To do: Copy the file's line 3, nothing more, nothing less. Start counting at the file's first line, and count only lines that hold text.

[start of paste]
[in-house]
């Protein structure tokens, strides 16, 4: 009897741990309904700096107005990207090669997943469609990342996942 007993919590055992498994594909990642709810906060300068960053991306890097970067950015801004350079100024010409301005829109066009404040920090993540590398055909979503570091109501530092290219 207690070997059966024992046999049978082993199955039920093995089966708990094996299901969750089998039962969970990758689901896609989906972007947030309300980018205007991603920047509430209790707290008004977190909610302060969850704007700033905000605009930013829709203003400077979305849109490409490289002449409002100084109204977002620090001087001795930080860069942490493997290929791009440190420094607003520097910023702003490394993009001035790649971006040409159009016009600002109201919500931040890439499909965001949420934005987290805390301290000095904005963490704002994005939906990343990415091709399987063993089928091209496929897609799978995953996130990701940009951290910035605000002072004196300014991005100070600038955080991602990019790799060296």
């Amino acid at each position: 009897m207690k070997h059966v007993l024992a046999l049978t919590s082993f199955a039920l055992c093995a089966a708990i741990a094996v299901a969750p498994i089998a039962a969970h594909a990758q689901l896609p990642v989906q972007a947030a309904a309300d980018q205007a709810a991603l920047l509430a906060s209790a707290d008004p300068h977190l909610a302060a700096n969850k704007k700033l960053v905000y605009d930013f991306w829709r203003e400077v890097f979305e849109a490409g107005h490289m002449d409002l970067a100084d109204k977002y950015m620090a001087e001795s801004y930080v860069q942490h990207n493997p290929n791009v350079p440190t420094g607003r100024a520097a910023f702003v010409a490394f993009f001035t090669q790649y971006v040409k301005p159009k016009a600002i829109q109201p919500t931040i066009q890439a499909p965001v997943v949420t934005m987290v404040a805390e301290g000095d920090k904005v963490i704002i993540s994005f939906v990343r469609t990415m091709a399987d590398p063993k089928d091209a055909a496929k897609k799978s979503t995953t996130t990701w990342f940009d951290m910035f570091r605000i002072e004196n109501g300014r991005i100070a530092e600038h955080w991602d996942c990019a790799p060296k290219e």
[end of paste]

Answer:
């Amino acid at each position: 009897m207690k070997h059966v007993l024992a046999l049978t919590s082993f199955a039920l055992c093995a089966a708990i741990a094996v299901a969750p498994i089998a039962a969970h594909a990758q689901l896609p990642v989906q972007a947030a309904a309300d980018q205007a709810a991603l920047l509430a906060s209790a707290d008004p300068h977190l909610a302060a700096n969850k704007k700033l960053v905000y605009d930013f991306w829709r203003e400077v890097f979305e849109a490409g107005h490289m002449d409002l970067a100084d109204k977002y950015m620090a001087e001795s801004y930080v860069q942490h990207n493997p290929n791009v350079p440190t420094g607003r100024a520097a910023f702003v010409a490394f993009f001035t090669q790649y971006v040409k301005p159009k016009a600002i829109q109201p919500t931040i066009q890439a499909p965001v997943v949420t934005m987290v404040a805390e301290g000095d920090k904005v963490i704002i993540s994005f939906v990343r469609t990415m091709a399987d590398p063993k089928d091209a055909a496929k897609k799978s979503t995953t996130t990701w990342f940009d951290m910035f570091r605000i002072e004196n109501g300014r991005i100070a530092e600038h955080w991602d996942c990019a790799p060296k290219e």